Pub/Bar of the Month October 2009: 't Brugs Beertje
‘t Brugs Beertje, Bruges, Belgium
‘You cannot call yourself a well-travelled beer lover until you have been here.’
Don’t take my word for it: that’s the declaration of the Good Beer Guide to Belgium, which was conceived within the walls of ‘t Brugs Beertje, an outstanding beer venue tucked away in a quiet sidestreet of the magnificent historic city of Bruges.
This stunning Flanders settlement, less than an hour by train from Brussels, remains gloriously unspoilt.
Ancient guild houses, civic buildings, impressive churches and other important structures crowd the cobbled streets and squares, squeezed together by the network of canals that once provided the infrastructure that helped Bruges become an important trading centre back in the 14th century.
‘The Little Bear of Bruges’ is of a much more recent vintage but is now firmly established. It was opened in 1983 by Daisy Claeys (pictured right) and her husband, Jan De Bruyne, who named their enterprise after a famous statue in the city.
Apt and Lucky
The name was very apt – ‘bear’ in Flemish is written as ‘beer’ – but the timing of the opening night was perhaps risky – it was Friday, the 13th of May. Nevertheless, it proved to be a lucky day for beer connoisseurs who have flocked here in droves over the past 26 years.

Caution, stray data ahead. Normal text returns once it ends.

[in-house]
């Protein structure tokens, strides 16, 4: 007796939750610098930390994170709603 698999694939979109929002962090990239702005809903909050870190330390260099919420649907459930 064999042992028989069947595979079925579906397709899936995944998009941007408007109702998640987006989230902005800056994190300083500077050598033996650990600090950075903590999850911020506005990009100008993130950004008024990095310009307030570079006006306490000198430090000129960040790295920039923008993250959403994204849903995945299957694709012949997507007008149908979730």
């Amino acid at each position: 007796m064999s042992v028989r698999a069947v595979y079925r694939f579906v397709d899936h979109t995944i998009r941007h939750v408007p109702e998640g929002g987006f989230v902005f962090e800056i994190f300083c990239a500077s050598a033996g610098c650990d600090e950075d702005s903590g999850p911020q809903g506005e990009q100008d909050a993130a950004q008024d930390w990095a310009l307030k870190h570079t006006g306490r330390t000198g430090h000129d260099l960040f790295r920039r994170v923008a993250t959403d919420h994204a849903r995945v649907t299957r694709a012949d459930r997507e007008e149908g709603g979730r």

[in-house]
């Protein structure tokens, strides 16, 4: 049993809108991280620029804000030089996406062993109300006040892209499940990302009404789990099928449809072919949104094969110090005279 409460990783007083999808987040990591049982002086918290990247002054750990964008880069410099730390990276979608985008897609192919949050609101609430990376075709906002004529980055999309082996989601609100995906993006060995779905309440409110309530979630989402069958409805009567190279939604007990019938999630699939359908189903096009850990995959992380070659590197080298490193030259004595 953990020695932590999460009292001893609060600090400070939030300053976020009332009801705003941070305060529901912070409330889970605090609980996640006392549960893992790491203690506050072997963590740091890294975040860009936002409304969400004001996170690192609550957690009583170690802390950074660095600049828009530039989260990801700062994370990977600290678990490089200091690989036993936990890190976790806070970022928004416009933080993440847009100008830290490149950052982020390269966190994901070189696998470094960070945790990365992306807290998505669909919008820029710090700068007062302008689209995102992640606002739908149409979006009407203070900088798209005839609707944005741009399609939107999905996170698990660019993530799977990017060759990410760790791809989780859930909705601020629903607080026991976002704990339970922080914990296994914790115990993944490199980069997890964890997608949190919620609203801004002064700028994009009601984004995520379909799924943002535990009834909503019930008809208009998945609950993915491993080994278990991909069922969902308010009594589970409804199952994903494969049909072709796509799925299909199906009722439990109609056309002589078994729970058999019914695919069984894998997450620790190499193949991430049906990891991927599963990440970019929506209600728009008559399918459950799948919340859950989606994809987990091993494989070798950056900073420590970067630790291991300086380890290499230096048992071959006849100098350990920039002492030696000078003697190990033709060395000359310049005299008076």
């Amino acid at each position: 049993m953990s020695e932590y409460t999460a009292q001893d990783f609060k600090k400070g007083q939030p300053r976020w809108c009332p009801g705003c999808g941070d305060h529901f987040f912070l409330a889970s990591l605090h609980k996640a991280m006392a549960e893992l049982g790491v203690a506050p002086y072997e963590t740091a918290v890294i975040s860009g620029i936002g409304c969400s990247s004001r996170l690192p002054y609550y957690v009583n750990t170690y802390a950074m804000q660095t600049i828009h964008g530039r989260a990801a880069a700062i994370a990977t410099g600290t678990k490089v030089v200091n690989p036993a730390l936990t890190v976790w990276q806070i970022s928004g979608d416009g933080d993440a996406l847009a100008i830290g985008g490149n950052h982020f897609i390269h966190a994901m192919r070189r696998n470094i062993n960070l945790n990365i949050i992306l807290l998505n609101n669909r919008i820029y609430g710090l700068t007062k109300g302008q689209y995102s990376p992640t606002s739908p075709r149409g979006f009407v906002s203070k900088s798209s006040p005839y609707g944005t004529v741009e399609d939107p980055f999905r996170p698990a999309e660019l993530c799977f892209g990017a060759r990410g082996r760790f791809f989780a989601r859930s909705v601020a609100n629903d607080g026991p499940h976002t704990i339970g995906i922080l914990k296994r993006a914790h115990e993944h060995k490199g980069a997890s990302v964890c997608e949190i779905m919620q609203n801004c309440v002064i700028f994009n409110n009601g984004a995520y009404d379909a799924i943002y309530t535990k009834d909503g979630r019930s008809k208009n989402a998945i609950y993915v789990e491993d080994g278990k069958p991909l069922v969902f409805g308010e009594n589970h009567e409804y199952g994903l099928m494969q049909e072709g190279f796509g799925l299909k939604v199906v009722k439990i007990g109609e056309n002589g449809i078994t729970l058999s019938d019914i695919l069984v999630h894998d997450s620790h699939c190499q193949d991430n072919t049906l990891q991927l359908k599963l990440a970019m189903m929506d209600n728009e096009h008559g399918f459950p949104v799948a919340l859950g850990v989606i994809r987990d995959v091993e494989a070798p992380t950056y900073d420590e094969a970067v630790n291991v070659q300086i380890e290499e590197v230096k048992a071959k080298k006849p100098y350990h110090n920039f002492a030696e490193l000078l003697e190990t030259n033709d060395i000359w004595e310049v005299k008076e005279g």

The building doesn’t tell you much from the outside: a plain green door and a couple of unpromising, half-curtained windows set into a red-brick facade. But inside, this former grocer’s shop is a shrine to great beer, decorated with old brewery advertisements that are framed by the golden-brown patina of years of tobacco smoke.
Smoking is only permitted in the small front area these days and non-smokers can escape to the back room or even the over-spill bar at the back, which opens at weekends and other busy times, but throughout, inquisitive locals and awe-struck visitors mix happily in a convivial, beer-drenched environment, with conversation the main source of entertainment.
From an initial 150 bottled beers, the bar now offers around 300, all served with the proper glassware and catalogued in a detailed menu.
That should be enough to please all comers, but Daisy is almost apologetic when she tells me that she would like to stock more and is only prevented by the lack of storage space for the beers and the glasses. New beers have to wait until others fall out of favour to find their way behind the bar.
There are draught beers, too, of course. Always on sale are De Koninck, Antwerp’s famous amber ale, and Brugse Zot, produced at the local Halve Maan brewery, with seasonal and new beers pouring from the other three taps.
Everyone should pay a visit to Bruges at least once in their life. It’s one of those places that warms the soul, even with its, at times, oppressive tourist presence. Remember that, whenever the crowds become too challenging, there is a wonderful bolthole away from the throng.
Just slip away to the Little Bear, where the welcome is warm and the beer inspiring.
‘t Brugs Beertje, Kemelstraat 5, Bruges
Tel. +32 (0) 50 33 96 16
Opening Hours: 4pm–1am (2am weekends; closed Wednesday)